Archive for the ‘Swelling’ Category

Ice Compress to Reduce Swelling After a Hair Transplant?

Tuesday, January 21st, 2014

Q:
Hello Doctor,

I was wondering if it is okay to ice the forehead and donor area to reduce potential swelling. I will make sure to not touch the grafts in the recipient area.

A:

Ice Pack for swelling after hair transplnat

Some people may recommend putting cold compress or ice, after a hair transplant, on the donor or recipient areas. However, it may not affect the swelling much, since the swelling which happens after a hair transplant, is mostly post-inflammatory swelling. Post-inflammatory swelling is generally a secondary reaction to the healing of your scalp skin.

However, if putting ice around the transplanted area, such as on the forehead or on donor area, makes you feel better you may carefully do so. Make sure to keep the contact time for ice minimum and do not leave the compress on one spot longer than a few seconds in order to prevent tissue ischemia.

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Donor Thickness After FUE Transplant

Thursday, October 24th, 2013

Q:

Hello Dr. Mohebi, I had a 1500 graft FUE transplant with you about 2 months ago. In the procedure, 1500 grafts were taken from the back, left side of my head. I’m having concerns because at 2 months post op, there is a noticeable difference in the thickness of my hair between the left side and right side. In the donor area, a lot more of my head can be seen. I like to keep my hair short at a #2 guard and I’m just a little concerned because there is a noticeable difference at that length. My question is, is this normal or should I be concerned about it? Will it get better over the next few months? And is there anything I can do to fix this? Any help would be great. Looking forward to hearing back from you. Thanks.

FUE Transplant by Dr. Parsa Mohebi

6 Months After FUE Transplant

A:

Removing 1500 grafts from one side of the scalp usually does not leave a noticeable change.  I have never seen this as a problem.  However, it is a bit difficult to judge it at this point since you may also be experiencing some of the neighboring hair going to resting phase known as telogen effluvium, due to the inflammation of the healing.  This will be reversed when the resting follicles start growing new hair, as time goes by.  Feel free to let us know if you have any other questions or concerns.

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Exercise After Hair Transplant

Friday, May 17th, 2013

exercise after hair transplantQ:

I am post op day 5 from my hair transplant. I exercise regularly and my regular fitness routine is an extensive swimming program in the pool. I usually wear a swimmers cap to reduce the friction as most advanced swimmers and to protect my hair from long term chlorine damage. How will this affect my hair transplant? As you probably know the caps are very tight.

A:

Exercise after hair transplant is generally allowed after the first few days.  Wearing a cap at this point is probably OK.  However, since the swimmers cap is very tight I prefer you are on the safe side and wait 7 days. This is the minimum time we like to recommend to re-engage in exercise after a hair transplant procedure.  If there are any further concerns we can certainly see you in the office, I anticipate all will be just fine with that waiting period.

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Cold Feet Before Hair Transplantation Surgery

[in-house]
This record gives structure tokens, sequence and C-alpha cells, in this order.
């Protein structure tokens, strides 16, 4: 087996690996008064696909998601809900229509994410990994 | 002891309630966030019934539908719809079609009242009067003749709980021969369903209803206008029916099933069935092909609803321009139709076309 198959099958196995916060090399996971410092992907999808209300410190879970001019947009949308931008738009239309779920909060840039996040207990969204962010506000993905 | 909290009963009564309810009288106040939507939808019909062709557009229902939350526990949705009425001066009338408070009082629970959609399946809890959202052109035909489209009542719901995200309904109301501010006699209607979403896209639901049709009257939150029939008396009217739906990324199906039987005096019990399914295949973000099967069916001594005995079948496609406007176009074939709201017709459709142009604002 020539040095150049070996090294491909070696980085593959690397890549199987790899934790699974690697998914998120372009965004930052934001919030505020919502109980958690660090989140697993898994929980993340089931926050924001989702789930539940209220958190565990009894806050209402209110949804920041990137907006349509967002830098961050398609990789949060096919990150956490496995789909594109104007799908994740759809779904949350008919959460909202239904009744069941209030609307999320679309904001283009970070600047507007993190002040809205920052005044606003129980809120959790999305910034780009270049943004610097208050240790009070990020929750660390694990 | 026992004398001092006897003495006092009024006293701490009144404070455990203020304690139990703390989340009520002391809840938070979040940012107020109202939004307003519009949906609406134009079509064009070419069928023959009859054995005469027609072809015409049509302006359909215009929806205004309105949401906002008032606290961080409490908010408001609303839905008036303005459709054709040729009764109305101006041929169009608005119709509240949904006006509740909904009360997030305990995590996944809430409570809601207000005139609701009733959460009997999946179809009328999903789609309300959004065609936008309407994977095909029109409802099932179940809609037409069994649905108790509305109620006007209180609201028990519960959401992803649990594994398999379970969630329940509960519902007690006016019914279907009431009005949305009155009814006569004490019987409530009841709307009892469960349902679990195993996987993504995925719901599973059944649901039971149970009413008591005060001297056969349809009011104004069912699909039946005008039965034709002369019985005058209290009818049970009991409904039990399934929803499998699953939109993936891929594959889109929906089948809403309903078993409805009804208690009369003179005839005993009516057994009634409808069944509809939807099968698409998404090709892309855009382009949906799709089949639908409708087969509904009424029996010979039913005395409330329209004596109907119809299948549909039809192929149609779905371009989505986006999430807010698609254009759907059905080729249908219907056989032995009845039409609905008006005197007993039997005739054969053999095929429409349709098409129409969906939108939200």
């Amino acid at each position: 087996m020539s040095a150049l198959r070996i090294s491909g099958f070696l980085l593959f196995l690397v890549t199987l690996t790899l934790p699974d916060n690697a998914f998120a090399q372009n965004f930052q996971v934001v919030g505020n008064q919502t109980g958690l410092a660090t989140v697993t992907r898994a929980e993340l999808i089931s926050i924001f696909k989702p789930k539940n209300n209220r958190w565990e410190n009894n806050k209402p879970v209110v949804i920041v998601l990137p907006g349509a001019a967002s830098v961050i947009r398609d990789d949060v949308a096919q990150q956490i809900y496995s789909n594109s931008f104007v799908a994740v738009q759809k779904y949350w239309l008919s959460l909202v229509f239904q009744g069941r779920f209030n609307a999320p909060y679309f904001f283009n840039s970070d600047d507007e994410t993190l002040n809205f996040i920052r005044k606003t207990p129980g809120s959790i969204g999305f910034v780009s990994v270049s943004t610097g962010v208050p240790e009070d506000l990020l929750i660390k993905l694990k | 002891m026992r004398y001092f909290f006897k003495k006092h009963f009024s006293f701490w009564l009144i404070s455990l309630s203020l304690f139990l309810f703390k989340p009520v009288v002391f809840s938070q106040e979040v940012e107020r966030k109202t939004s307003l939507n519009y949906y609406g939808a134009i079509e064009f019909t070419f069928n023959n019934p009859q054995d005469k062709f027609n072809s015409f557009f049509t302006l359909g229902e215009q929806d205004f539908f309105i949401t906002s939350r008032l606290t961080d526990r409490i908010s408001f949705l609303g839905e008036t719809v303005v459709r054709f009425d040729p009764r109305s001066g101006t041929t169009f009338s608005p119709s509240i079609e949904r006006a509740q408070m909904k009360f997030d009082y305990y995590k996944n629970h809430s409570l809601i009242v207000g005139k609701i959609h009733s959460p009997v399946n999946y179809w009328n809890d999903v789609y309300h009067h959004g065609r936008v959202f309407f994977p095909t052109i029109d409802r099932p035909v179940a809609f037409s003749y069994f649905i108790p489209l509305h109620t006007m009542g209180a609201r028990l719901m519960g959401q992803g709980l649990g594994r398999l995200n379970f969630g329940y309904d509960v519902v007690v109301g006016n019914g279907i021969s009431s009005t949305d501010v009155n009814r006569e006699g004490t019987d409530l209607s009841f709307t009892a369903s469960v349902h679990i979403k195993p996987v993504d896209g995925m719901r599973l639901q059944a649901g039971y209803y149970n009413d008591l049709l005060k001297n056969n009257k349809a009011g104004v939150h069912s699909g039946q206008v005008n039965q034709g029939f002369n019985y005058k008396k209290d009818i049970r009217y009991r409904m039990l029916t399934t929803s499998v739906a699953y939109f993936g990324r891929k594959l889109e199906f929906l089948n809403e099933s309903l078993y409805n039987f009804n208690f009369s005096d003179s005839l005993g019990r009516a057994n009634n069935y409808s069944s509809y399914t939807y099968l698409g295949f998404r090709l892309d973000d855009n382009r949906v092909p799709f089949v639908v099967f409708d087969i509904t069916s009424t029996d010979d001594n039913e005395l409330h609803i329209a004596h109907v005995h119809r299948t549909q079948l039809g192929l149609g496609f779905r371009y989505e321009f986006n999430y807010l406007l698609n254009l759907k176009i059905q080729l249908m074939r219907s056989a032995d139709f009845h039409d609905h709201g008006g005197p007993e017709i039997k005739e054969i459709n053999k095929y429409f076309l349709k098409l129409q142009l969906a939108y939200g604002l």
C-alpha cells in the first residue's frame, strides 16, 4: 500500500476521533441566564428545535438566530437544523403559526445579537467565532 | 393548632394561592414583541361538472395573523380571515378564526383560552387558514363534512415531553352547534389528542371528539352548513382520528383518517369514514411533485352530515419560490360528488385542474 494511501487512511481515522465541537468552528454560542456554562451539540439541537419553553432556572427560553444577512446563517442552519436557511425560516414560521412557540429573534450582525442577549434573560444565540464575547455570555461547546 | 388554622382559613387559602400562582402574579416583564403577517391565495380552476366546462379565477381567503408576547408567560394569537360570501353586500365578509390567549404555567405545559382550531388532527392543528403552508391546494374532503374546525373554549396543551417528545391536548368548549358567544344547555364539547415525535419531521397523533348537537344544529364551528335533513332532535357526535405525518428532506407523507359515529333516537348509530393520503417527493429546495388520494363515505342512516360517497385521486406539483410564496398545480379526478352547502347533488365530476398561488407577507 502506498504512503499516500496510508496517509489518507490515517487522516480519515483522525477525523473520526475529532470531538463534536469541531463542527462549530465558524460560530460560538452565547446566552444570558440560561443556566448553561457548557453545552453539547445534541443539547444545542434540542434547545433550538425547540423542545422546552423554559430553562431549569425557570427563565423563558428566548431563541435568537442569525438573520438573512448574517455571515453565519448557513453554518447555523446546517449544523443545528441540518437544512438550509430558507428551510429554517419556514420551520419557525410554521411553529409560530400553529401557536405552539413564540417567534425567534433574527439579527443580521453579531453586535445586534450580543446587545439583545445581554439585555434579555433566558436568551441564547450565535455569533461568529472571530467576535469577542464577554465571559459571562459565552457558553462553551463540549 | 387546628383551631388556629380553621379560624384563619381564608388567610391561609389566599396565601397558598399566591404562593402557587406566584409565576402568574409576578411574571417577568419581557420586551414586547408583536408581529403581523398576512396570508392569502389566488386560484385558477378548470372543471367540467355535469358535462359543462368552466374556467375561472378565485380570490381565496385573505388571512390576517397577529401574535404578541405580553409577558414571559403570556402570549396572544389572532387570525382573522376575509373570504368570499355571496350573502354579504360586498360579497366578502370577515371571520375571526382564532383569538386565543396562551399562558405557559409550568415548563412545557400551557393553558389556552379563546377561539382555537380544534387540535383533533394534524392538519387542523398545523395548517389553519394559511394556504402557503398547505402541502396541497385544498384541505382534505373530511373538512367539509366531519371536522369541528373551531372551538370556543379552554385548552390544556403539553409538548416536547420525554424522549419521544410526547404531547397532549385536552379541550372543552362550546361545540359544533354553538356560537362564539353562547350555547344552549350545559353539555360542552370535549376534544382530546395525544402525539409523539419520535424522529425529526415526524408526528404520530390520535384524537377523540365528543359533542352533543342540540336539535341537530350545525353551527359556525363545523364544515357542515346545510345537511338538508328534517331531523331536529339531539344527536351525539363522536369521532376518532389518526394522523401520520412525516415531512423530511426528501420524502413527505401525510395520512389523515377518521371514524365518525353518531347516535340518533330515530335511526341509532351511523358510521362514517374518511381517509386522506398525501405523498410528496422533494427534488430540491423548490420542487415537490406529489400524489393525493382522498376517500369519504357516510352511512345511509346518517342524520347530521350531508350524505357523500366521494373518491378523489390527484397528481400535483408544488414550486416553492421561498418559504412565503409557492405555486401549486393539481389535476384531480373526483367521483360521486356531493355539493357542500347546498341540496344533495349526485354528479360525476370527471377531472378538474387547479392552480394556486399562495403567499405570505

Friday, February 24th, 2012

Q.

Dr Mohebi,

I hope you are well. As we get closer to my surgical date I have put together some questions for you.

I have been reading a lot on the hair restoration network and found this 1 individual called Megatron with a similar makeup to myself.

I have looked at his very detailed journal and find many similarities to myself. Because of this I have several concerns.

Folliculitus After Hair TransplantationIf you look through his journal you will notice that he has a similar hair type to myself. It appears he got acne throughout the donor and recipient area that looks horrible at about 2 months after hair transplant and continued for several months. I was very prone to acne as a child and as I mentioned in our consultation I have incredibly sensitive skin and very thin tissue. If I went to a spa and received a facial not only would my face become very red and inflamed but the benefit of the facial would not be realized for sometime due to the fact that I would most certainly get a breakout the following day. Seems like my skin does not like to be touched, squeezed etc. It also appears that he was treated for several infections around the 2 month mark as well which may have affected or increased his shock loss.

I am also concerned about the level of shock loss that he had. What are the common reasons for this and is there a way to minimize this other that the propecia you have already prescribed? It appears as if he lost a good portion of the density at about 2-3 months in the recipient area. I am not sure if I am ready to go through that even for the greater good. I understand that everyone is different and will react differently to the surgery. I have always been on the side of having the most and weirdest reactions to everything that messes with my bodies natural makeup!

When would you say that a return to normal sleeping patterns is likely?

I am not sure if this can be considered a random case of cold feet but I just wanted to get some additional reassurance from you prior to finalizing everything today

 

A:

It is great to hear from you. I will be answering your questions in the order you asked:

1.      What is generally seen a few months after a hair transplant procedure in some individuals is called folliculitis. This happens due to an accumulation of sebum, oily secretions, of the hair follicles.  They are not seen in every patient and do not generally have to do with having a history of acne in the past.

2.      Having sensitive skin may indicate more swelling and redness for the first few days after surgery, but this might be controllable with steroids that we already give to most patients.